The information below has been supplied by dairy marketers and other industry organizations. It has not been edited, verified or endorsed by Hoard’s Dairyman.
Brian Miller, D.V.M., Merck Animal Health
Dairy cows are most susceptible to new intramammary infections (IMIs) during the dry period. Cows are at greatest risk two to three weeks after dry-off and two to three weeks prior to calving. New IMIs acquired during this timeframe result in “carryover infections” into the next lactation which lead to an increased risk of clinical mastitis cases, inferior milk quality, production losses and early herd removal. Prevention can have a significant impact on a dairy producer’s bottom line. Clinical mastitis cases during the first 30 days of milk have been estimated to cost more than $400 per cow.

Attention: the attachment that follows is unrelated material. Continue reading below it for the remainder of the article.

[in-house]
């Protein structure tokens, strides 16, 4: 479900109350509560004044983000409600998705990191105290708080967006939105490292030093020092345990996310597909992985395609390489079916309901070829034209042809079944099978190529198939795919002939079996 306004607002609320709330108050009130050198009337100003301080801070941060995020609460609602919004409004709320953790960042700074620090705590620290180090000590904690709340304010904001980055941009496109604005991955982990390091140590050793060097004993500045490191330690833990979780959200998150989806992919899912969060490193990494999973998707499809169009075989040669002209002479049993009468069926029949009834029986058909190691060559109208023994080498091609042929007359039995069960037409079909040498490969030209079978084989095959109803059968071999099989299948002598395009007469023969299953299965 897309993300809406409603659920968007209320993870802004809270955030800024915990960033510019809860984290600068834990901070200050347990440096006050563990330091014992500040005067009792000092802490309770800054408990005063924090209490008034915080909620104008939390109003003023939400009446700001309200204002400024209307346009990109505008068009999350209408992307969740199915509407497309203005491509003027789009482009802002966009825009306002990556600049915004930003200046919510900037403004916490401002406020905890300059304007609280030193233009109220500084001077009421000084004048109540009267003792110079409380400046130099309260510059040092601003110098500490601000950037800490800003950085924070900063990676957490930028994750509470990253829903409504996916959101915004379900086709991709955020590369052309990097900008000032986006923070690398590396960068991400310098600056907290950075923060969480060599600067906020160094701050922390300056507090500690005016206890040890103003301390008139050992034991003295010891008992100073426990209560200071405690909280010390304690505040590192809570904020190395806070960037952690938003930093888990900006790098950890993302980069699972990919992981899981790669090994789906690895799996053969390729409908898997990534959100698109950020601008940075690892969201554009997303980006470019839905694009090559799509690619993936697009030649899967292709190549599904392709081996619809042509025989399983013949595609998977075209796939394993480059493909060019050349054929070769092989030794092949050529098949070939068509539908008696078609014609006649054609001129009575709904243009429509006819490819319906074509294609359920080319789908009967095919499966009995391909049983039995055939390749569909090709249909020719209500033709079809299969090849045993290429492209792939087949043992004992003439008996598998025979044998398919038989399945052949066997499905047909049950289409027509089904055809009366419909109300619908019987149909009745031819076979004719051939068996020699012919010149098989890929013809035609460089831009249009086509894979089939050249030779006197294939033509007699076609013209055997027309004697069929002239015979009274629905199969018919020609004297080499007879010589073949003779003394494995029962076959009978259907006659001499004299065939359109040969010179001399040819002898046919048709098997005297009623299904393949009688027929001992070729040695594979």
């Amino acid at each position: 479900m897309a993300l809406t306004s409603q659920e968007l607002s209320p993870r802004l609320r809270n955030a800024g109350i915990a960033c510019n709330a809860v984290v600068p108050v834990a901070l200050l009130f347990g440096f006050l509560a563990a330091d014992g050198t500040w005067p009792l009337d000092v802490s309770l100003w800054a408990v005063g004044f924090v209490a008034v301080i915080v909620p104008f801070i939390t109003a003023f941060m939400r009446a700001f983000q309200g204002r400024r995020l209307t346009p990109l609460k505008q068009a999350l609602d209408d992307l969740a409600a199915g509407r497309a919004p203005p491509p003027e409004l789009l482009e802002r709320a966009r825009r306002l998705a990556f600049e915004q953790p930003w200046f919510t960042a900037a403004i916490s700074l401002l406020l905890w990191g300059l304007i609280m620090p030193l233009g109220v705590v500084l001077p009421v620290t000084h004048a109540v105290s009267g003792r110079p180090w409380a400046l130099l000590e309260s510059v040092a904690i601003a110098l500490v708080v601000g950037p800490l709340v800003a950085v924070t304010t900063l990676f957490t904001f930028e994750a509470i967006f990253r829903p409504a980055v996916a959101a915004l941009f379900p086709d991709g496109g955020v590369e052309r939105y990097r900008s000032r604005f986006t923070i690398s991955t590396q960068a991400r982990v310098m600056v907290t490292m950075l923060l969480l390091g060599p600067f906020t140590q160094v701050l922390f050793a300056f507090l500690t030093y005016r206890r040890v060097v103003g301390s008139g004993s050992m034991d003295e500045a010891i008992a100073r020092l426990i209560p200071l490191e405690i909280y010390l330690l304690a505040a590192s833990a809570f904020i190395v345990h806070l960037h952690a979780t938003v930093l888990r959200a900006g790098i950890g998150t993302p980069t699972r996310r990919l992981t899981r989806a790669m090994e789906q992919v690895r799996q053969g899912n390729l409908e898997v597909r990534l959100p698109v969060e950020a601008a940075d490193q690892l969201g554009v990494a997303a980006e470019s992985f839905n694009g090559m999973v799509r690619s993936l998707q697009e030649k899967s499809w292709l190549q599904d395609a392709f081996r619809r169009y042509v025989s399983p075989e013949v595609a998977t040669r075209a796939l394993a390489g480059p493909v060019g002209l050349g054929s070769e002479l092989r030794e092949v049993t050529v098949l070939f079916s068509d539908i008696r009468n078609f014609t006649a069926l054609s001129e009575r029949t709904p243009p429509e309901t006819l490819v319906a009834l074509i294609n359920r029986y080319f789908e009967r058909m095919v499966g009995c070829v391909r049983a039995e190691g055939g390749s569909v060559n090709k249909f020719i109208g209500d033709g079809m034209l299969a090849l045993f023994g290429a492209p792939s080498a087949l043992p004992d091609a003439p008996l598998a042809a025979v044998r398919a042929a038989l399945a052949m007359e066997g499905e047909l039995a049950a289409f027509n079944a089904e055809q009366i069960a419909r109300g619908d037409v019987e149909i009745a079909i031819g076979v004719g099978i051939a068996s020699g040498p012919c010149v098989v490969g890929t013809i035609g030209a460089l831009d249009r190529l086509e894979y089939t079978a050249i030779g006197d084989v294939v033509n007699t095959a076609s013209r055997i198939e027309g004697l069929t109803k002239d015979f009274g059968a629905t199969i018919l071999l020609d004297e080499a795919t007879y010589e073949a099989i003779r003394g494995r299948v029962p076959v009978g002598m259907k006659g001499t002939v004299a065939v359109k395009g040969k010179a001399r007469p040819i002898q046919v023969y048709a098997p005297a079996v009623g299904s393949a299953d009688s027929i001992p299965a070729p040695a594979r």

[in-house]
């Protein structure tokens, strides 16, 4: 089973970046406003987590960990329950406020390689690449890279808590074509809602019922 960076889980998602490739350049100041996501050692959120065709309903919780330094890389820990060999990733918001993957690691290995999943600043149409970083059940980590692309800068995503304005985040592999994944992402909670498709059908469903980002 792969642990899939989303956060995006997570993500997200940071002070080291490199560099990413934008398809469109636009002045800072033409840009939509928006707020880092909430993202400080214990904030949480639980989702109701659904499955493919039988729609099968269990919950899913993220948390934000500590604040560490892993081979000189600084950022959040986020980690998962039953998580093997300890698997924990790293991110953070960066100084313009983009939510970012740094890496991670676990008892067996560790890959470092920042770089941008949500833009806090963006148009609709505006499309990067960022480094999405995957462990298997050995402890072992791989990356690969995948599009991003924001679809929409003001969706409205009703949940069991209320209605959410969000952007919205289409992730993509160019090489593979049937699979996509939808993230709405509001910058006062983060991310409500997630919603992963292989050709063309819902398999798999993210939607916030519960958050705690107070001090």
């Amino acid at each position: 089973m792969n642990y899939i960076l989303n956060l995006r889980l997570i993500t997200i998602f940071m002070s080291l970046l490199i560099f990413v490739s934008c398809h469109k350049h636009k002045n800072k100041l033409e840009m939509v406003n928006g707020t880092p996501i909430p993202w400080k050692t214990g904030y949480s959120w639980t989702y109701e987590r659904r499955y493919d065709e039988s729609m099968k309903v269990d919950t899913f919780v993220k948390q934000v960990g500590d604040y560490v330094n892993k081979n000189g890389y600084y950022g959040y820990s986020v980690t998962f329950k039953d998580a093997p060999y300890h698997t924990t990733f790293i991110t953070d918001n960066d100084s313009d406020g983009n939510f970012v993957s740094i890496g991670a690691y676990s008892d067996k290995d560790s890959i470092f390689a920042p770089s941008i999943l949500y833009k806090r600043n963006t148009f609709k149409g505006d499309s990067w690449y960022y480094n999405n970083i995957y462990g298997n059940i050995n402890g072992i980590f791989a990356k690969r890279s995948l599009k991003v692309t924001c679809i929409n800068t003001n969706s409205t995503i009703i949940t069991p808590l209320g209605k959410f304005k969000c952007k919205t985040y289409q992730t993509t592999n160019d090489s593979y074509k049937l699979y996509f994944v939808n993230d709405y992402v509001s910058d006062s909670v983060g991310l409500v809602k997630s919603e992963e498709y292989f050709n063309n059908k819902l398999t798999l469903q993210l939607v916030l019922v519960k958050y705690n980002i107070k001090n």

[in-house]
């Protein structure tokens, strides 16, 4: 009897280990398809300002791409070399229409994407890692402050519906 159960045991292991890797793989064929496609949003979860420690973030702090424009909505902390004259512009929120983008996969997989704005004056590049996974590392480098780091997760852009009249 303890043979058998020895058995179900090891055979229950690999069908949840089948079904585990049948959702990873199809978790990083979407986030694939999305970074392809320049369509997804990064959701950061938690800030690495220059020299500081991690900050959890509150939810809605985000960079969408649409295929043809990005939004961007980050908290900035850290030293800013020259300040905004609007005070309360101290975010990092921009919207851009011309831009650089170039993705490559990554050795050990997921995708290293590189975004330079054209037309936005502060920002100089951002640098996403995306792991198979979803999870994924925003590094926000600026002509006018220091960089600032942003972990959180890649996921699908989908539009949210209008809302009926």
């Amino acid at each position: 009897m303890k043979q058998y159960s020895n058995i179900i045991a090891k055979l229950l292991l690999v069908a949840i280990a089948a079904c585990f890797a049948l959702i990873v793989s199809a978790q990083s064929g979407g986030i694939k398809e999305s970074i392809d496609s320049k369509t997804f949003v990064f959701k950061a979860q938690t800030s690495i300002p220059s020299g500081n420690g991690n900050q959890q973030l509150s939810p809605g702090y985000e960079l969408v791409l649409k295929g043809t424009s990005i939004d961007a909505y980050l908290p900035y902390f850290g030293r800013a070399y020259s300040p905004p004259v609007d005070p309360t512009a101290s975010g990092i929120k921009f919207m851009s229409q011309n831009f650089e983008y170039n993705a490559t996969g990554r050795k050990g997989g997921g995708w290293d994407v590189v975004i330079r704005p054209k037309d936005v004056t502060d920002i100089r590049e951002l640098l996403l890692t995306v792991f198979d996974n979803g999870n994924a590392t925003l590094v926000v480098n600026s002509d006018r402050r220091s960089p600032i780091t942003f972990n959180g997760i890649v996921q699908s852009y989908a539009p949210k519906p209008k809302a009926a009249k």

Three dry cow strategies that can help reduce IMI risk in the dry period include: 1) reduce bacterial exposure at the teat end; 2) use of dry cow treatment; and 3) enhance host and udder immune defense mechanisms.
# 1: Reduce Bacterial Exposure at the Teat End
Dry cows and springing heifers should be kept clean and dry to maintain cow comfort and minimize bacterial exposure. Mastitis-causing bacteria, such as coliforms and environmental streps, are shed in the manure in large numbers. These bacteria quickly contaminate the dry cow environment, particularly if there is overcrowding and/or warm environmental conditions.
Provide adequate resting space with loose housing and keep freestalls clean, dry and well maintained to lower bacterial numbers. Adequate